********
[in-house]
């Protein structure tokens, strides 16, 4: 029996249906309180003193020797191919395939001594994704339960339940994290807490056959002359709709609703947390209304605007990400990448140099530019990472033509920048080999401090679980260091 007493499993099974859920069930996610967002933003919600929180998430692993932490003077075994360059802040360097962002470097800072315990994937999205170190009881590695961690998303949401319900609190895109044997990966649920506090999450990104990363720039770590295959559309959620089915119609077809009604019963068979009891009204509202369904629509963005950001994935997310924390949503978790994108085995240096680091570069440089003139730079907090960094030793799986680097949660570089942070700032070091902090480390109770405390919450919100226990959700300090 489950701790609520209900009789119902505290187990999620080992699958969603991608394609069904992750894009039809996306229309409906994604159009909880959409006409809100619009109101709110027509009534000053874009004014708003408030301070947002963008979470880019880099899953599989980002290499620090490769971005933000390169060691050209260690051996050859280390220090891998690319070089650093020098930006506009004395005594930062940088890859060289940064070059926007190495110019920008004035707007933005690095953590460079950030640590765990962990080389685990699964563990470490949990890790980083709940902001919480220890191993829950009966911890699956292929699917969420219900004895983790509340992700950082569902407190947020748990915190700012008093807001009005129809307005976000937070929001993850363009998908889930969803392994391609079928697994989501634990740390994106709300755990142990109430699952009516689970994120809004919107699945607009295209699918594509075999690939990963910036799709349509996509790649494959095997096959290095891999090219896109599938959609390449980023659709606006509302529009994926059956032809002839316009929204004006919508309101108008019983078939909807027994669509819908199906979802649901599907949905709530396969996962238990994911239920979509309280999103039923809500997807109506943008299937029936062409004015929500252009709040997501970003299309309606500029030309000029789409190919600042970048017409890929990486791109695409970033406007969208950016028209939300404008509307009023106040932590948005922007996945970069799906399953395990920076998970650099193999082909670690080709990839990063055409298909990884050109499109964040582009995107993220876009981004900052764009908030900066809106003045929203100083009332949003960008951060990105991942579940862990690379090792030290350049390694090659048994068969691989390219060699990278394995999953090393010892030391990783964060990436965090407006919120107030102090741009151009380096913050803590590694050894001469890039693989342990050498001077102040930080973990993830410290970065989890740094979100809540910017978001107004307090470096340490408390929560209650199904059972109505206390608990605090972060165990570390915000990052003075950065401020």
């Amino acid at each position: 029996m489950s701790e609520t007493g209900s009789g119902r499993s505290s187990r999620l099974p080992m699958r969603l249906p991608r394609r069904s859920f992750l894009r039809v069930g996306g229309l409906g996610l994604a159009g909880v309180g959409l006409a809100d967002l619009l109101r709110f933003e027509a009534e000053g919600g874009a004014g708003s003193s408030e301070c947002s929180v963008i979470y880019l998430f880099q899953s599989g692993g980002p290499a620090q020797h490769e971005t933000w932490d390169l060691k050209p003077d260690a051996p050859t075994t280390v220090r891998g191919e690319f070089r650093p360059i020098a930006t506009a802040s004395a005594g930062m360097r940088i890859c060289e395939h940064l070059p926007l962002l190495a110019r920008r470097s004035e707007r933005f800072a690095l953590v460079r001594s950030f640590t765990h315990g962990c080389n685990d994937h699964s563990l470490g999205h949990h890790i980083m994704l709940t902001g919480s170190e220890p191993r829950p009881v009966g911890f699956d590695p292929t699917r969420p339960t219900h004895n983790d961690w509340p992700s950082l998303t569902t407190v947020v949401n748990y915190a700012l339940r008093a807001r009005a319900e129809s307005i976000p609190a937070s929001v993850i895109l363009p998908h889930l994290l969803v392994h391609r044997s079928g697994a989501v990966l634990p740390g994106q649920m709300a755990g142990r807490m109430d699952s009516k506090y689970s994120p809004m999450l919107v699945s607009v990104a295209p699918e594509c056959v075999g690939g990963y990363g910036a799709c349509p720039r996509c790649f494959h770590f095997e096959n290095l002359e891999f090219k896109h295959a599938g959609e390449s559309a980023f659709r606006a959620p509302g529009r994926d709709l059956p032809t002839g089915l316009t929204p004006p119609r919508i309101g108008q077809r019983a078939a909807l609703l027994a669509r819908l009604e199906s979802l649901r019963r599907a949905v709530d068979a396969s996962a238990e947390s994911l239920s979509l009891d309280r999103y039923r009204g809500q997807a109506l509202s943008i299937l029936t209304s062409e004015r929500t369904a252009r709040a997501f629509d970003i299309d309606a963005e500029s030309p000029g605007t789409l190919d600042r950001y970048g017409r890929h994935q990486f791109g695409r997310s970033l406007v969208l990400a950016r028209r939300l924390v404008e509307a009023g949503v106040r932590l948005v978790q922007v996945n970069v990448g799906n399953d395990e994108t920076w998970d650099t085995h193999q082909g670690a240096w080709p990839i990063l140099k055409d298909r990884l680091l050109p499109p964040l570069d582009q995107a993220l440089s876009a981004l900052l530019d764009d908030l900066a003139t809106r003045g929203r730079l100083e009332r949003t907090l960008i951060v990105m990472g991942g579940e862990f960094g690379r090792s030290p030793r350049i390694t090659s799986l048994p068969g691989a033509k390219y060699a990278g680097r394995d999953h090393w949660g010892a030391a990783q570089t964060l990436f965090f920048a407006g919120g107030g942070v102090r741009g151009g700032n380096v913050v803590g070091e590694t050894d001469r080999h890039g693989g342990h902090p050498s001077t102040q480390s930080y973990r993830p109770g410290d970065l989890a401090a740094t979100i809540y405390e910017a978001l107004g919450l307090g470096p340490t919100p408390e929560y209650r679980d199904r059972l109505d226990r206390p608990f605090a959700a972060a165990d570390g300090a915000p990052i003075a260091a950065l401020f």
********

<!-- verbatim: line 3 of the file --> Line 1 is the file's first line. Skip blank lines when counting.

């Amino acid at each position: 029996m489950s701790e609520t007493g209900s009789g119902r499993s505290s187990r999620l099974p080992m699958r969603l249906p991608r394609r069904s859920f992750l894009r039809v069930g996306g229309l409906g996610l994604a159009g909880v309180g959409l006409a809100d967002l619009l109101r709110f933003e027509a009534e000053g919600g874009a004014g708003s003193s408030e301070c947002s929180v963008i979470y880019l998430f880099q899953s599989g692993g980002p290499a620090q020797h490769e971005t933000w932490d390169l060691k050209p003077d260690a051996p050859t075994t280390v220090r891998g191919e690319f070089r650093p360059i020098a930006t506009a802040s004395a005594g930062m360097r940088i890859c060289e395939h940064l070059p926007l962002l190495a110019r920008r470097s004035e707007r933005f800072a690095l953590v460079r001594s950030f640590t765990h315990g962990c080389n685990d994937h699964s563990l470490g999205h949990h890790i980083m994704l709940t902001g919480s170190e220890p191993r829950p009881v009966g911890f699956d590695p292929t699917r969420p339960t219900h004895n983790d961690w509340p992700s950082l998303t569902t407190v947020v949401n748990y915190a700012l339940r008093a807001r009005a319900e129809s307005i976000p609190a937070s929001v993850i895109l363009p998908h889930l994290l969803v392994h391609r044997s079928g697994a989501v990966l634990p740390g994106q649920m709300a755990g142990r807490m109430d699952s009516k506090y689970s994120p809004m999450l919107v699945s607009v990104a295209p699918e594509c056959v075999g690939g990963y990363g910036a799709c349509p720039r996509c790649f494959h770590f095997e096959n290095l002359e891999f090219k896109h295959a599938g959609e390449s559309a980023f659709r606006a959620p509302g529009r994926d709709l059956p032809t002839g089915l316009t929204p004006p119609r919508i309101g108008q077809r019983a078939a909807l609703l027994a669509r819908l009604e199906s979802l649901r019963r599907a949905v709530d068979a396969s996962a238990e947390s994911l239920s979509l009891d309280r999103y039923r009204g809500q997807a109506l509202s943008i299937l029936t209304s062409e004015r929500t369904a252009r709040a997501f629509d970003i299309d309606a963005e500029s030309p000029g605007t789409l190919d600042r950001y970048g017409r890929h994935q990486f791109g695409r997310s970033l406007v969208l990400a950016r028209r939300l924390v404008e509307a009023g949503v106040r932590l948005v978790q922007v996945n970069v990448g799906n399953d395990e994108t920076w998970d650099t085995h193999q082909g670690a240096w080709p990839i990063l140099k055409d298909r990884l680091l050109p499109p964040l570069d582009q995107a993220l440089s876009a981004l900052l530019d764009d908030l900066a003139t809106r003045g929203r730079l100083e009332r949003t907090l960008i951060v990105m990472g991942g579940e862990f960094g690379r090792s030290p030793r350049i390694t090659s799986l048994p068969g691989a033509k390219y060699a990278g680097r394995d999953h090393w949660g010892a030391a990783q570089t964060l990436f965090f920048a407006g919120g107030g942070v102090r741009g151009g700032n380096v913050v803590g070091e590694t050894d001469r080999h890039g693989g342990h902090p050498s001077t102040q480390s930080y973990r993830p109770g410290d970065l989890a401090a740094t979100i809540y405390e910017a978001l107004g919450l307090g470096p340490t919100p408390e929560y209650r679980d199904r059972l109505d226990r206390p608990f605090a959700a972060a165990d570390g300090a915000p990052i003075a260091a950065l401020f």